# Generating functional for fields with non-zero expectation value

When doing QFT or statistical field theory of, say $$N$$ scalar fields $$\varphi_i$$, we consider the the generating functional $$W[J] = - \ln Z[J], \quad Z[J] = \int \mathcal D \varphi \, e^{-S[\varphi] + J\cdot \varphi}.$$ Here, I denote both integration and summation over indices by a dot product. This is analogous to Helmholtz free energy in statistical field theory. The analogous quantity to the Gibbs free energy is the 1PI generating functional $$\Gamma[\Phi] = W[J] + J\cdot\Phi, \quad \Phi = \langle \varphi \rangle_J.$$ The two potentials and the variables are connected by $$\frac{\delta W}{\delta J} = - \Phi$$ and $$\frac{\delta \Gamma}{\delta \Phi} = J$$. What is calculated in perturbative QFT is the 1PI generating funcitonal, as it is given by the sum of one-particle-irreducible (1PI) diagrams. Let $$\Gamma^{(N)}(x_1...x_N) = \frac{\delta^N \Gamma[\Phi]}{\delta \Phi(x_1)...\delta\Phi(x_N)}\bigg|_{\langle \phi\rangle_{J = 0}}.$$ $$\Gamma^{(N)}$$ is then given by all 1PI diagrams with $$N$$ external legs. Using the same notaiton for $$W$$, $$W^{(N)}$$ are the sum of all connected diagrams. Taking derivatives of $$\frac{\delta \Gamma}{\delta \Phi} = J$$, we may show that these are related by (in very schematic notation) $$W^{(2)} = \left( \Gamma^{(2)} \right)^{-1}, \quad W^{(3)} = \left(W^{(2)}\right)^3 \Gamma^{(3)},\quad W^{(4)} = \left(W^{(2)}\right)^3 \Gamma^{(4)} + 3 \left(W^{(2)}\right)^2 \Gamma^{(3)} W^{(2)} \Gamma^{(3)} \left(W^{(2)}\right)^2,$$ and so on (modulo some possible minus signs hear and there). The connected correlation functions are given by 1PI verteces, connected by the connected propagators. (See section 11.5 in Peskin & Schröder.)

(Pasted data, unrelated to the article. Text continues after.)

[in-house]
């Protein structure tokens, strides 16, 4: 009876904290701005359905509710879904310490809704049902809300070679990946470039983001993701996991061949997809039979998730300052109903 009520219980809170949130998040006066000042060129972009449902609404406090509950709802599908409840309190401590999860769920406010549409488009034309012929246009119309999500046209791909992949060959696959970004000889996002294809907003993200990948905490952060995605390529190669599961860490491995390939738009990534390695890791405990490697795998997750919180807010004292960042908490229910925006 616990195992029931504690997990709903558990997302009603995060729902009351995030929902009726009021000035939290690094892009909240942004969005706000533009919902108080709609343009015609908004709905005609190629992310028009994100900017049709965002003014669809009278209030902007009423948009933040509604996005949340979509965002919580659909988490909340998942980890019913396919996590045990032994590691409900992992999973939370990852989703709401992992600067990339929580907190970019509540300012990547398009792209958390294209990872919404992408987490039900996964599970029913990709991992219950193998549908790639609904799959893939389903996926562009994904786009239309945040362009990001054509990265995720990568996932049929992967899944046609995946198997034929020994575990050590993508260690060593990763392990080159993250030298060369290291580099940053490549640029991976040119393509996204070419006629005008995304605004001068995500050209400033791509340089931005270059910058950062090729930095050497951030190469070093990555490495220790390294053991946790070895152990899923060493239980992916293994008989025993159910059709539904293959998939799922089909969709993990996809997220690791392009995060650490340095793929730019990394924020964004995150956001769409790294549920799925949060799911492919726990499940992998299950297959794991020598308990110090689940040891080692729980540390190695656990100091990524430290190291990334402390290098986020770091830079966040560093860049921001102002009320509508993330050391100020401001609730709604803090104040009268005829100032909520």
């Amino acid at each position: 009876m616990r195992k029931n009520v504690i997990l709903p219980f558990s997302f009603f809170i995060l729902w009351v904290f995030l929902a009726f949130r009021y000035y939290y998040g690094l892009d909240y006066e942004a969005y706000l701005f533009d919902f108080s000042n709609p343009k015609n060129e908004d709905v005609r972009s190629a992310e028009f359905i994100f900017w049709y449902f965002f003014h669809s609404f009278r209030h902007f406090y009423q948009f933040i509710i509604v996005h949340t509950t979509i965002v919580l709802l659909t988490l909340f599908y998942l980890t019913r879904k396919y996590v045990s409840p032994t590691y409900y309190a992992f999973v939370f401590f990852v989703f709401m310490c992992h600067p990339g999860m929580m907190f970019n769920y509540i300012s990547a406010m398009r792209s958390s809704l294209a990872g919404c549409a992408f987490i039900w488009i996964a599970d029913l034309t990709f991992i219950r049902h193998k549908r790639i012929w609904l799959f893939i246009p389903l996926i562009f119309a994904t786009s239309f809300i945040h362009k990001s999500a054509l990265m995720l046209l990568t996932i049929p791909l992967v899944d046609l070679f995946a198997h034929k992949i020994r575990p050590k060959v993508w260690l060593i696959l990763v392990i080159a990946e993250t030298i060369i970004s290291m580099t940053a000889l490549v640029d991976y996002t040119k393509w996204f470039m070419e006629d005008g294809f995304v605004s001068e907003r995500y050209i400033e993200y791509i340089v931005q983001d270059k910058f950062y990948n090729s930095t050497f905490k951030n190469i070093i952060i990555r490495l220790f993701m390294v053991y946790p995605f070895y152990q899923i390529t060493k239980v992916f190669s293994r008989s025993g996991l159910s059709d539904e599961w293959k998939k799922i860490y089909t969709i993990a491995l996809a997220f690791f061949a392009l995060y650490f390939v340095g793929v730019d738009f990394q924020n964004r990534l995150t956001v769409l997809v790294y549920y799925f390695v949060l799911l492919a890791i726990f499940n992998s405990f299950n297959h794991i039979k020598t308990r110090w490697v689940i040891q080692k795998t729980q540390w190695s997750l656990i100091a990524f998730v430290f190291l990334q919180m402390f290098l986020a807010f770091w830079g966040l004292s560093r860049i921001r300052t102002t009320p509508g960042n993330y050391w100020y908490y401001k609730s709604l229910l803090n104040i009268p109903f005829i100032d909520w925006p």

My question is, can we write down a similar relation for $$W^{(1)} = \Phi$$? My first intuition, and by looking at the diagramatics, would be to write $$W^{(1)} = W^{(2)} \Gamma^{(1)},$$ or $$\Phi = D J,$$ where $$D = W^{(2)}$$ is the connected propagator. This, however, would force us to make the conclusion that $$J = 0 \implies \Phi = 0$$. That is, $$\Phi$$ must have a vanishing vacuum expectation value. Is this right? Are we not allowed to use these tools unless we choose $$\varphi$$ such that the expectation value vanish? This seems to be in contradiction with the discussion of Peskin & Schröder, p.355, where they define the renormalization conditions for the linear sigma model. They say "such a shift [of the expectation value to be non-zero] is acceptable.". I interpret that we are free to choose $$\Phi|_{J = 0} \neq 0$$. This seems to me to be a contradiction, what is the resolution?

• You are tacitly assuming that there is no solution of $D^{-1}\Phi=0$. Nov 12, 2023 at 14:02
• As @Qmechanic shows here, the equation $\Phi = DJ$ is wrong. Rather, it should be $\Phi - \langle \varphi \rangle_{J = 0} = D J + \mathcal O (J^2)...$ Nov 12, 2023 at 16:23

The Legendre transformation between the generating functional $$W_c[J]$$ for connected diagrams and the the effective/proper action $$\Gamma[\phi_{\rm cl}]$$ also works for non-zero vacuum expectation value $$\langle \phi \rangle_{J=0}$$. The first few orders are e.g. worked out in my Phys.SE answer here.
• Thank you, I see that $\Phi = DJ$ is in fact wrong, as the expansion is in terms of $\Delta \Phi = \Phi - \langle \varphi \rangle_{J = 0}$, the expression should be $\Delta \Phi = DJ + \mathcal O (J^2)...$ With this, there is no contradiction. Nov 12, 2023 at 18:00